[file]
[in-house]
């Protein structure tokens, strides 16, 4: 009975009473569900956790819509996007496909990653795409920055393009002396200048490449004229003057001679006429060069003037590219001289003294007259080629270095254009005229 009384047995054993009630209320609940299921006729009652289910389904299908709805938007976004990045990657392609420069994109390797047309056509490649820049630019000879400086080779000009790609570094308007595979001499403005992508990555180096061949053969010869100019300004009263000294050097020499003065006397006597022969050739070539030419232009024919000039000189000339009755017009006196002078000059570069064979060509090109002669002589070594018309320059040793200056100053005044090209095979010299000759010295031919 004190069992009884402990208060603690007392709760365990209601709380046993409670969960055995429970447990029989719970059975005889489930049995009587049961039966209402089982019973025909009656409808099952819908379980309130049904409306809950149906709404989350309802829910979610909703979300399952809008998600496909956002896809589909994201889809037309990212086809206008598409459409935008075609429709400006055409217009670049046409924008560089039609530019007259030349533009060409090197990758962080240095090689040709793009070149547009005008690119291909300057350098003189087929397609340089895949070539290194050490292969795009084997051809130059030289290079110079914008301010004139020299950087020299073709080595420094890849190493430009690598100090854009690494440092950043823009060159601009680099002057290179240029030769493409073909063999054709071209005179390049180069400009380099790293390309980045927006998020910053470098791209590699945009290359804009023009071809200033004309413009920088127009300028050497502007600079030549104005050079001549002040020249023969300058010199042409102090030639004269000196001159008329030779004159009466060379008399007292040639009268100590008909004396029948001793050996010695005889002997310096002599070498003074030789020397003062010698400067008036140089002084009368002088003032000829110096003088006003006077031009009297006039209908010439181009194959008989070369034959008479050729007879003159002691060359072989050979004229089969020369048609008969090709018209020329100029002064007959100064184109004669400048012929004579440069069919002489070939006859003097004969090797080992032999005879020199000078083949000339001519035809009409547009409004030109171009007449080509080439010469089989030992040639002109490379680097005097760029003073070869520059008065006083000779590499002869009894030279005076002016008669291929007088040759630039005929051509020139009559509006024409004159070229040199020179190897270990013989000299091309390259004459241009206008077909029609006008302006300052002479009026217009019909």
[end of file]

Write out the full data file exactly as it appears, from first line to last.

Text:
[in-house]
């Protein structure tokens, strides 16, 4: 009975009473569900956790819509996007496909990653795409920055393009002396200048490449004229003057001679006429060069003037590219001289003294007259080629270095254009005229 009384047995054993009630209320609940299921006729009652289910389904299908709805938007976004990045990657392609420069994109390797047309056509490649820049630019000879400086080779000009790609570094308007595979001499403005992508990555180096061949053969010869100019300004009263000294050097020499003065006397006597022969050739070539030419232009024919000039000189000339009755017009006196002078000059570069064979060509090109002669002589070594018309320059040793200056100053005044090209095979010299000759010295031919 004190069992009884402990208060603690007392709760365990209601709380046993409670969960055995429970447990029989719970059975005889489930049995009587049961039966209402089982019973025909009656409808099952819908379980309130049904409306809950149906709404989350309802829910979610909703979300399952809008998600496909956002896809589909994201889809037309990212086809206008598409459409935008075609429709400006055409217009670049046409924008560089039609530019007259030349533009060409090197990758962080240095090689040709793009070149547009005008690119291909300057350098003189087929397609340089895949070539290194050490292969795009084997051809130059030289290079110079914008301010004139020299950087020299073709080595420094890849190493430009690598100090854009690494440092950043823009060159601009680099002057290179240029030769493409073909063999054709071209005179390049180069400009380099790293390309980045927006998020910053470098791209590699945009290359804009023009071809200033004309413009920088127009300028050497502007600079030549104005050079001549002040020249023969300058010199042409102090030639004269000196001159008329030779004159009466060379008399007292040639009268100590008909004396029948001793050996010695005889002997310096002599070498003074030789020397003062010698400067008036140089002084009368002088003032000829110096003088006003006077031009009297006039209908010439181009194959008989070369034959008479050729007879003159002691060359072989050979004229089969020369048609008969090709018209020329100029002064007959100064184109004669400048012929004579440069069919002489070939006859003097004969090797080992032999005879020199000078083949000339001519035809009409547009409004030109171009007449080509080439010469089989030992040639002109490379680097005097760029003073070869520059008065006083000779590499002869009894030279005076002016008669291929007088040759630039005929051509020139009559509006024409004159070229040199020179190897270990013989000299091309390259004459241009206008077909029609006008302006300052002479009026217009019909």